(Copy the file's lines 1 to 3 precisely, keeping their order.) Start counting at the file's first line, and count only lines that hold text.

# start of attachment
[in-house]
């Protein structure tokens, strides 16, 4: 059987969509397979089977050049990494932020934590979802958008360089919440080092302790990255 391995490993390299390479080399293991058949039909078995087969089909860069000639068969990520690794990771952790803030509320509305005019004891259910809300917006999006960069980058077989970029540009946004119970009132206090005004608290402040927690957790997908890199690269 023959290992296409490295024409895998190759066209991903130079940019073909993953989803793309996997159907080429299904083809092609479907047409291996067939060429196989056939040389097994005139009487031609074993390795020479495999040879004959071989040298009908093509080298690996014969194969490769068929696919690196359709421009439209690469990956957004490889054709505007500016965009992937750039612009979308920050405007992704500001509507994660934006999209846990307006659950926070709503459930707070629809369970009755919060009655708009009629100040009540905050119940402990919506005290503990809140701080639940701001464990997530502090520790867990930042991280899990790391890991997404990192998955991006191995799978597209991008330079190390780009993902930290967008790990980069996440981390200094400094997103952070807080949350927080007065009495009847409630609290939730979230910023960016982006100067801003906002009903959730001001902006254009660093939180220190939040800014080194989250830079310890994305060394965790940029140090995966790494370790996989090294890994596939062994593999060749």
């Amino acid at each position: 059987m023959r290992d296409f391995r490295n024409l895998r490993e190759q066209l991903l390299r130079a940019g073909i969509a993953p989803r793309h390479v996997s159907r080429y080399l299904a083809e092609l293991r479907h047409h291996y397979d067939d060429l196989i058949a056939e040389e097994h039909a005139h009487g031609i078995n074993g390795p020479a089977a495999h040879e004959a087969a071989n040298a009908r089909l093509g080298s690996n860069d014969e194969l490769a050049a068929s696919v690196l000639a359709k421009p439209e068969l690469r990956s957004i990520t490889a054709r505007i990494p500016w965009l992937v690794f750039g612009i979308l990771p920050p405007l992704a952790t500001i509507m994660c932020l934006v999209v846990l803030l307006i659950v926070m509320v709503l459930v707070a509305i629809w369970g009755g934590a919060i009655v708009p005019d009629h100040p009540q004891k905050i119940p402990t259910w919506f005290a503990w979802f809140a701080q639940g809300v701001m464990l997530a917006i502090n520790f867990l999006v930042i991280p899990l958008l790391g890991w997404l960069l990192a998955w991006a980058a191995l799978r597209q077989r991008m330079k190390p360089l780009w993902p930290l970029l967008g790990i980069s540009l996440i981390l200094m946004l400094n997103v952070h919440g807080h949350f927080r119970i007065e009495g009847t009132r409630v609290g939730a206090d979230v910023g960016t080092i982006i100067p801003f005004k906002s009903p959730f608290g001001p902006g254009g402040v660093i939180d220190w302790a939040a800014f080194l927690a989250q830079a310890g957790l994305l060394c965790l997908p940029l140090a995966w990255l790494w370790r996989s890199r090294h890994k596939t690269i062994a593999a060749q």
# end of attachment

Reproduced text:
[in-house]
């Protein structure tokens, strides 16, 4: 059987969509397979089977050049990494932020934590979802958008360089919440080092302790990255 391995490993390299390479080399293991058949039909078995087969089909860069000639068969990520690794990771952790803030509320509305005019004891259910809300917006999006960069980058077989970029540009946004119970009132206090005004608290402040927690957790997908890199690269 023959290992296409490295024409895998190759066209991903130079940019073909993953989803793309996997159907080429299904083809092609479907047409291996067939060429196989056939040389097994005139009487031609074993390795020479495999040879004959071989040298009908093509080298690996014969194969490769068929696919690196359709421009439209690469990956957004490889054709505007500016965009992937750039612009979308920050405007992704500001509507994660934006999209846990307006659950926070709503459930707070629809369970009755919060009655708009009629100040009540905050119940402990919506005290503990809140701080639940701001464990997530502090520790867990930042991280899990790391890991997404990192998955991006191995799978597209991008330079190390780009993902930290967008790990980069996440981390200094400094997103952070807080949350927080007065009495009847409630609290939730979230910023960016982006100067801003906002009903959730001001902006254009660093939180220190939040800014080194989250830079310890994305060394965790940029140090995966790494370790996989090294890994596939062994593999060749």
């Amino acid at each position: 059987m023959r290992d296409f391995r490295n024409l895998r490993e190759q066209l991903l390299r130079a940019g073909i969509a993953p989803r793309h390479v996997s159907r080429y080399l299904a083809e092609l293991r479907h047409h291996y397979d067939d060429l196989i058949a056939e040389e097994h039909a005139h009487g031609i078995n074993g390795p020479a089977a495999h040879e004959a087969a071989n040298a009908r089909l093509g080298s690996n860069d014969e194969l490769a050049a068929s696919v690196l000639a359709k421009p439209e068969l690469r990956s957004i990520t490889a054709r505007i990494p500016w965009l992937v690794f750039g612009i979308l990771p920050p405007l992704a952790t500001i509507m994660c932020l934006v999209v846990l803030l307006i659950v926070m509320v709503l459930v707070a509305i629809w369970g009755g934590a919060i009655v708009p005019d009629h100040p009540q004891k905050i119940p402990t259910w919506f005290a503990w979802f809140a701080q639940g809300v701001m464990l997530a917006i502090n520790f867990l999006v930042i991280p899990l958008l790391g890991w997404l960069l990192a998955w991006a980058a191995l799978r597209q077989r991008m330079k190390p360089l780009w993902p930290l970029l967008g790990i980069s540009l996440i981390l200094m946004l400094n997103v952070h919440g807080h949350f927080r119970i007065e009495g009847t009132r409630v609290g939730a206090d979230v910023g960016t080092i982006i100067p801003f005004k906002s009903p959730f608290g001001p902006g254009g402040v660093i939180d220190w302790a939040a800014f080194l927690a989250q830079a310890g957790l994305l060394c965790l997908p940029l140090a995966w990255l790494w370790r996989s890199r090294h890994k596939t690269i062994a593999a060749q």